Should Boards Use a Horse Race to Select a Succession Leader?

horse race

Horse racing is one of the oldest forms of competition. The sport has spread around the world and can be found in numerous cultures. Whether it’s in the United States, Europe or North Africa, the sport has a rich history. While it’s hard to pinpoint the exact day, the first recorded horse race in the West was in the Greek Olympic Games in 700 to 40 B.C.

In recent years, technological advances have had a major impact on the sport. For example, MRI scanners, thermal imaging cameras and 3D printing have helped detect minor health conditions in horses before they cause a significant deterioration. Also, the use of GPS trackers gave researchers real-time speed and position data. This data allows them to determine optimal racing strategies.

A classic succession “horse race” puts two or three senior executives against each other. It’s a way for companies to select a new leader and to establish a culture for succession development. However, some directors are uncomfortable with the idea of using a horse race to choose a future CEO. They fear that the protracted succession process will detract from business momentum. To avoid this, boards should consider a variety of factors.

Companies that are successful in succession management cultivate a culture whereby frontrunners are recognized early and groomed for critical roles. Overt competition for top jobs helps employees stay motivated. Boards that foster a competitive spirit for the top job also show their commitment to leadership development. Developing leaders is an ongoing process that helps ensure that the company’s best talent is ready to move into more challenging roles.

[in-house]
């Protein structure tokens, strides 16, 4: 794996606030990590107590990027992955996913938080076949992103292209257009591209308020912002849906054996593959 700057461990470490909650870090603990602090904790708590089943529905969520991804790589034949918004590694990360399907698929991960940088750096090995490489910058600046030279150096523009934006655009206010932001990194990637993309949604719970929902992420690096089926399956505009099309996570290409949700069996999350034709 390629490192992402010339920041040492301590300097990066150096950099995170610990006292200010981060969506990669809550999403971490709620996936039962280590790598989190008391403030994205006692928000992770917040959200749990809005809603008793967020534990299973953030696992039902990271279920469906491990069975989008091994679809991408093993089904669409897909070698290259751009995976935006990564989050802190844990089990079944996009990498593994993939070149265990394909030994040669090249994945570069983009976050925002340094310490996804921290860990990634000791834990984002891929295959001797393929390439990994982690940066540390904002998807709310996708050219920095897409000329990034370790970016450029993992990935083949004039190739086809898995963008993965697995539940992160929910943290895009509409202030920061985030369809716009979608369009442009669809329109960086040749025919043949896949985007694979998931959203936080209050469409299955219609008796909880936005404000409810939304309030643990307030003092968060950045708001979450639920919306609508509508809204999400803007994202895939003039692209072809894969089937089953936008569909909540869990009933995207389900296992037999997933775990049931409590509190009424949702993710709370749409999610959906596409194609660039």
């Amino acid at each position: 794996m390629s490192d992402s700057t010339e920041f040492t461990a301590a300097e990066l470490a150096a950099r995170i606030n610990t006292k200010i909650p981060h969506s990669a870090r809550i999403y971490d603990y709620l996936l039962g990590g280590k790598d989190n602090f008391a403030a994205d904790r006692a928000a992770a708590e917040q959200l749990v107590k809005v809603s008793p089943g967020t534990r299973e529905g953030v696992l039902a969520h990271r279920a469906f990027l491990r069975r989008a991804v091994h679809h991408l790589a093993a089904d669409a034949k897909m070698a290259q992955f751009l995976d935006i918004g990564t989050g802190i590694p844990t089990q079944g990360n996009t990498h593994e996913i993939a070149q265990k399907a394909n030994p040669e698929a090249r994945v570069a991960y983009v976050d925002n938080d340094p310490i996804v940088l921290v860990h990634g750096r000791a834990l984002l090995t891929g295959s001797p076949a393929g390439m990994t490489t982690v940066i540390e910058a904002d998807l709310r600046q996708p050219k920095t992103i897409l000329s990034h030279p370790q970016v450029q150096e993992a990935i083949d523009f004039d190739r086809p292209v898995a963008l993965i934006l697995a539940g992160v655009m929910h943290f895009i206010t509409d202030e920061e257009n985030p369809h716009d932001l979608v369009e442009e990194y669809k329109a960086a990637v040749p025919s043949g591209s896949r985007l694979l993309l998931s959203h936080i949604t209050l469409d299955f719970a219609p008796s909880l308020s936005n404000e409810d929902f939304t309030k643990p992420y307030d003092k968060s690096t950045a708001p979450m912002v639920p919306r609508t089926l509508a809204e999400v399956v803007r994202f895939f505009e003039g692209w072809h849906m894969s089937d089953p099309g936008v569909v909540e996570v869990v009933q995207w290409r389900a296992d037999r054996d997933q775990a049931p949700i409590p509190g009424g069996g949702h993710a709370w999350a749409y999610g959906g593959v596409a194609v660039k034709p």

When selecting a successor, boards should be careful to consider the organization’s strengths and weaknesses. Succession cultures often require the board to assess whether the new leader’s skill sets are aligned with the company’s vision for the future. Similarly, a company’s organizational structure and culture may also affect the board’s decision.

In addition to helping organizations choose their next leader, a horse race can also offer other benefits. For instance, it can provide a measure of accountability for the performance of the company. Moreover, it can give employees a sense of responsibility for the company’s performance.

Another benefit of a horse race is that it is a great motivator for both the staff and the customers. Many companies have utilized the race to pick their next chief executive officer. During the race, many directors have expressed fears that the protracted succession process will hurt business momentum. However, many of these concerns can be alleviated by adopting strategies to minimize disruptions.

If a company decides to pick a winner, it might have to lay off other senior executives in order to make room for the new person. Additionally, if the selected leader doesn’t perform well, the board may have to restructure the company’s leadership team. By establishing a clear path for succession, a company can help its next CEO develop into a stellar leader.